How to Propagate Succulents from Leaves and Cuttings

External Conditions For Successful Propagation.

  • Minimal leaf movement

Keep the leaf steady to prevent any root damage that may hinder the growth of your baby succulent.

  • Weather status

It is advisable to propagate your succulents during warmer, more humid seasons. These conditions can either be artificial or natural, indoors or outdoors.

  • Lighting

Adequate lighting – preferably sunlight – shortens the amount of time it takes for your succulent to produce pups.

  • Moisture retention

Cover the container at night to help preserve the plant’s moisture during extreme weather.

Transplanting Your New Succulents

Now that the roots have developed, you need to support the propagated succulents to form their own tiny leaves. It’s now time to transplant each new succulent baby to its container to grow independently. Ensure your new planter, be it a vase, pot, or even a wooden box, has drainage holes at the base. The holes will help prevent water-logging that may lead to root-rot. Nasty business that root-rot.

Read more about root-rot and the danger of water-logging in this informative article by Succulent City.

Choose a container wide enough to allow future root expansion. Fill it with pre-mixed cactus soil. Succulents do not require daily watering. Their natural habitat is an arid or semi-arid area. Therefore they are used to minimal rainfall by design. Just occasional watering once a week is required. Place your succulents in a place with adequate sunlight. Outdoor plants shouldn’t concern you much when it comes to sunlight, but indoor succulents will need a decent amount of light. Preferably on the window-sill.

Propagation Of Succulent Cuttings

While very similar to propagation by leaves, the use of cuttings to propagate plants has a few distinct differences. While leaves cut from the mother plant require some time for the roots to develop before you can plant them, succulent cuttings do not need to go through the rooting process. A simple process, take your firm, healthy stem cutting and plant it directly into your preferred planter.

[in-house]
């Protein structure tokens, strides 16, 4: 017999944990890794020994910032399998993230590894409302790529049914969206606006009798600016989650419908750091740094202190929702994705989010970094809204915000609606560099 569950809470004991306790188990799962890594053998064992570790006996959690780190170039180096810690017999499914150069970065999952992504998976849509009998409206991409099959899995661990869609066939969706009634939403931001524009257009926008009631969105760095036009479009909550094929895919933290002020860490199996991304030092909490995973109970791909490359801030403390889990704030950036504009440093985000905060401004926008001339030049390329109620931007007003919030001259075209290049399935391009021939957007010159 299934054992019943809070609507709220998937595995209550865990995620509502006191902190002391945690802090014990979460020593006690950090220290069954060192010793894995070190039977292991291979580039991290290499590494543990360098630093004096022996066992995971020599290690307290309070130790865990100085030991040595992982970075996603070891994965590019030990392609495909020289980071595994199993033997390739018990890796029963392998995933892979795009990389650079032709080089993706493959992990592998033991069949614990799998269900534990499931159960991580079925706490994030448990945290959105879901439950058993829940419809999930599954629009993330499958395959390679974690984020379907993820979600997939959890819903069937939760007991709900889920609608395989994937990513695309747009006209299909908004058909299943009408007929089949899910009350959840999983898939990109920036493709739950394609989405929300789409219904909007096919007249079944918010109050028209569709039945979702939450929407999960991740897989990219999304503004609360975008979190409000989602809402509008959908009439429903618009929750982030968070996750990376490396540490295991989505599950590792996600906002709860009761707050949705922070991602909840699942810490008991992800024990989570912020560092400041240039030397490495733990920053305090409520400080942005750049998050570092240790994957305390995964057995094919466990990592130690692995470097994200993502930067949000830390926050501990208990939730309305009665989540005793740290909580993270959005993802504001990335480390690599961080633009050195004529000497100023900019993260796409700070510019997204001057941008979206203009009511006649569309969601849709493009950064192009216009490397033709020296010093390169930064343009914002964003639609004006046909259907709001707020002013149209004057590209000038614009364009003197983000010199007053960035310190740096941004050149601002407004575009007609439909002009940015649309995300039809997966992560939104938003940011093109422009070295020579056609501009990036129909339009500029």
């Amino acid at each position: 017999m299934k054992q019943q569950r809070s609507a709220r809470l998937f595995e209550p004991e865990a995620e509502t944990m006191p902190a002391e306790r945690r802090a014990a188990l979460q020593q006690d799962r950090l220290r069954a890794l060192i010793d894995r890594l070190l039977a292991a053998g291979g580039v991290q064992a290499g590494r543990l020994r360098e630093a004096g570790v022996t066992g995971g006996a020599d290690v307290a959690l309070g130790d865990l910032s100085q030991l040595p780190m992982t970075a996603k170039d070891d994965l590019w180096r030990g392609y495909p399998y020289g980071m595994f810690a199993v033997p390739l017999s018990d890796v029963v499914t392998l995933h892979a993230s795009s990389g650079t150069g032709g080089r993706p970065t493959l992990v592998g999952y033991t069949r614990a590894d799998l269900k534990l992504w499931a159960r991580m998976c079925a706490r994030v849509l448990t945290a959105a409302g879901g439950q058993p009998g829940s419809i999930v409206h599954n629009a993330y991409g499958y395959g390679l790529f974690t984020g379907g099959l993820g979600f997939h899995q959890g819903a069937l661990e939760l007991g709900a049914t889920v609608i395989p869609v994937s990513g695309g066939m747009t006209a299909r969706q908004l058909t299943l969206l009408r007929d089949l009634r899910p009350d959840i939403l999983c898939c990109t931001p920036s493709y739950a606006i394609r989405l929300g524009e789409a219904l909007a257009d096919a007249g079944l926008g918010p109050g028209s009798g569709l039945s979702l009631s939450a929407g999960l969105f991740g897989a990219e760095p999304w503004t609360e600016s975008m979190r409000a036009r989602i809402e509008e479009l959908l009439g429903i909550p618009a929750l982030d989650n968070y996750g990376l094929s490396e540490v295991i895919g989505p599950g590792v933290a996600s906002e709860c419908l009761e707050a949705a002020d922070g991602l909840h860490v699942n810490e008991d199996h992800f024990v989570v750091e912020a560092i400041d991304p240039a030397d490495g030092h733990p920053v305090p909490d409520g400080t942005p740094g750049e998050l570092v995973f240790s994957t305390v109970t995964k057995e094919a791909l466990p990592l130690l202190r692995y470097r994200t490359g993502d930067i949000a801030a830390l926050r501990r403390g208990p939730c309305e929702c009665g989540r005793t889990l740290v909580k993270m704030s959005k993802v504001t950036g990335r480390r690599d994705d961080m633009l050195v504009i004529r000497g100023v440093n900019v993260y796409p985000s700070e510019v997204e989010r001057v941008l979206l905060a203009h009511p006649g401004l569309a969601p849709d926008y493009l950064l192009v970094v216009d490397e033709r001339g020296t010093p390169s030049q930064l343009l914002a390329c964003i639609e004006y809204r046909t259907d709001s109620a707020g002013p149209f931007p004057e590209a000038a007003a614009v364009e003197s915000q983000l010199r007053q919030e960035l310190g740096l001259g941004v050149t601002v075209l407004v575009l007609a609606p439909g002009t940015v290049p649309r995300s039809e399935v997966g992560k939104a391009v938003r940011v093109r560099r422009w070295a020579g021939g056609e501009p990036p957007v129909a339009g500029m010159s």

Read on the best planters for growing your succulents here: Choosing the Right Pot for Succulents

With enough water and sufficient sunlight, your cuttings can sprout and develop their roots in the soil.
Planting succulents using cuttings makes succulent plants mature, grow, and spread much faster than when employing leaf propagation. When watered as required, your cuttings should start producing new roots and brand-new, healthy green leaves in a matter of weeks.


Either way, the decision to use leaf or cuttings in propagation is up to you. Until you follow the steps given above, whichever method you choose will end up giving you a bunch of healthy and beautiful new baby succulents. Add them to your succulent collection or give them out as gifts. You can even sell them and
Share pictures of your newly propagated succulents with enthusiasts worldwide on the Succulent City Instagram page.

Want to learn more about the propagation method for succulents in a step-by-step way? You need to check out our new ebook!

How to Propagate Succulents from Leaves and Cuttings